Ji Kangzi asked Confucius about governance, saying: “What would you think if I were to execute people who don’t follow the way in order to advance the people who do follow the way?” Confucius replied: “You are here to govern; what need is there to execute people? If you desire goodness, the people will be good. The virtue of a leader is like the wind; the virtue of the common people is like the grass. When the wind blows over the grass it will surely bend.”
Harsh measures may sometimes be necessary to restore order to your organization, but at best they can only provide short-term relief. The only way to build a strong and stable culture is for the leader to set the right example for everyone to follow. If the wind blows in the wrong direction, the grass will bend in the wrong direction as well. Continue reading Leadership Lessons from Confucius: when the wind blows over the grass
Zizhang asked about the phrase “accumulate virtue, resolve confusion”. Confucius said: “Place loyalty and trust above everything and follow the path of rightness to accumulate virtue. When you love someone, you want them to live; when you hate someone, you want them to die. But if you want someone to live and to die at the same time, that’s confusion.”
It may not be just because she is wealthy,
It may also be out of a need for variety.
Pivoting is a sign of weakness not strength. Once you’ve set your course, focus on building up the capabilities and cohesiveness of your team in order to accomplish your mission. Of course, you’re always going to experience doubts about the path you’re taking. But the more you’re tempted to divert from it, the greater the unnecessary drama and confusion you’ll create. Continue reading Leadership Lessons from Confucius: drama and confusion
Confucius made regular use of the device of comparing the lofty values of a leader (君子/jūnzǐ) with the base instincts of a petty person (小人/xiǎorén). In 4.11, for example, he comments that while the former pursues virtue and justice, the latter only cares about the accumulation of material possessions and gaining favors. Leaders thus focus on improving themselves in order to better contribute to the common good of society, while petty or small-minded people are only concerned with extracting as many personal benefits as possible from it. Continue reading Analects of Confucius Book 4: virtue never stands alone
Confucius said: “Ran Yong could take a seat facing south.” (1)
How would you describe your leadership style? Would you say it is hands-off because you empower your staff to carry out their jobs with a minimum of interference? Or would you say it is hands-on because you insist on carefully reviewing your staff’s work and making sure they follow strict procedures. Continue reading Leadership Lessons from Confucius: a seat facing south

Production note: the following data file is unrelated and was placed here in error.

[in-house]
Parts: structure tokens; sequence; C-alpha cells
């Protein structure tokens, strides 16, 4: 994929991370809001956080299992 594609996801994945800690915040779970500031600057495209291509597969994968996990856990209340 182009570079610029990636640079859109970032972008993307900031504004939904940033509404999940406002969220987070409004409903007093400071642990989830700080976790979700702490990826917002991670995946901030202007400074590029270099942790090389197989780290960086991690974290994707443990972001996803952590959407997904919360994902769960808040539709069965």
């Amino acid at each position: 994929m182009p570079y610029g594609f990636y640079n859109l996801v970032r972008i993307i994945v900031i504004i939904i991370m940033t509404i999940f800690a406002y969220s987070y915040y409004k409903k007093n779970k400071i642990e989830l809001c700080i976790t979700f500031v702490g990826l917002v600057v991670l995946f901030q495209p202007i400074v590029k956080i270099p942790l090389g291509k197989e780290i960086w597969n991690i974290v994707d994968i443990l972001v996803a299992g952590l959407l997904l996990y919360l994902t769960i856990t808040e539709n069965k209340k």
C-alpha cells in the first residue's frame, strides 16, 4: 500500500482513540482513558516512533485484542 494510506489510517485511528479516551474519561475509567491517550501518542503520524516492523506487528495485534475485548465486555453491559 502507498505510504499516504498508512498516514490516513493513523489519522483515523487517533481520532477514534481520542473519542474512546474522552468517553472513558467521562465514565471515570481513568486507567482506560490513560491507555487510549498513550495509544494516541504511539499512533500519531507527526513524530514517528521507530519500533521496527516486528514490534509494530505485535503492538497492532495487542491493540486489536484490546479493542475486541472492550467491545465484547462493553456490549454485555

The Analects of Confucius Book 2 begins by exploring the idea that political stability is best achieved by virtuous leadership rather than by means of force or a raft of government laws and regulations. Continue reading Analects of Confucius Book 2: overview
Virtue (德/dé) is very close to goodness (仁/rén) at the apex of Confucius’s hierarchy of values. Generally, though not always, it refers to the highest state that a ruler can aim for.
Continue reading Analects of Confucius Book 1: Confucius on virtue
Zengzi said: “When the dead are shown proper reverence and the memory of distant ancestors is kept alive, the people’s virtue is at its highest.” (1) (2)
It can be very easy to take the culture of your organization for granted. But showing respect for its history and the people who established and built it is vital for forming a common bond among everyone who joins it.
Continue reading Leadership Lessons from Confucius: proper reverence
The greatest virtue is achieved by following the Dao and the Dao alone.
As a thing, the Dao is,
Elusive and intangible;
Intangible and elusive!
Yet within it is an image;
Elusive and intangible!
Yet within it is a substance;
Dim and dark!
Yet within it is an essence;
The essence is real;
And within it is something that can be trusted;
From ancient times until now,
Its name has never disappeared.
Through it, I can see the beginning of all things.
How do I know how all things began?
Because it is here within me.
Continue reading Daodejing Chapter 21: the greatest virtue
Zixia said: “As long as you don’t overstep the bounds when it comes to major virtues, it doesn’t matter if you take the occasional liberty with minor ones.”
Just as Zixia urged his students to focus on reaching their most important goals rather than wasting their time on minor diversions in Chapter IV of Book 19, he was willing to overlook minor missteps from them if they showed they were fully committed to the pursuit of the major virtues. Continue reading The pursuit of major virtues
Zizhang said: “If a man fails to embrace virtue with all his spirit and fails to follow the Way with all his heart, does it really matter whether he exists or not?”
The only way for people to make an impact on the world is to live life to the full. You can’t be half-pregnant: if you’re not going to fully commit yourself to something, you won’t achieve any meaningful results.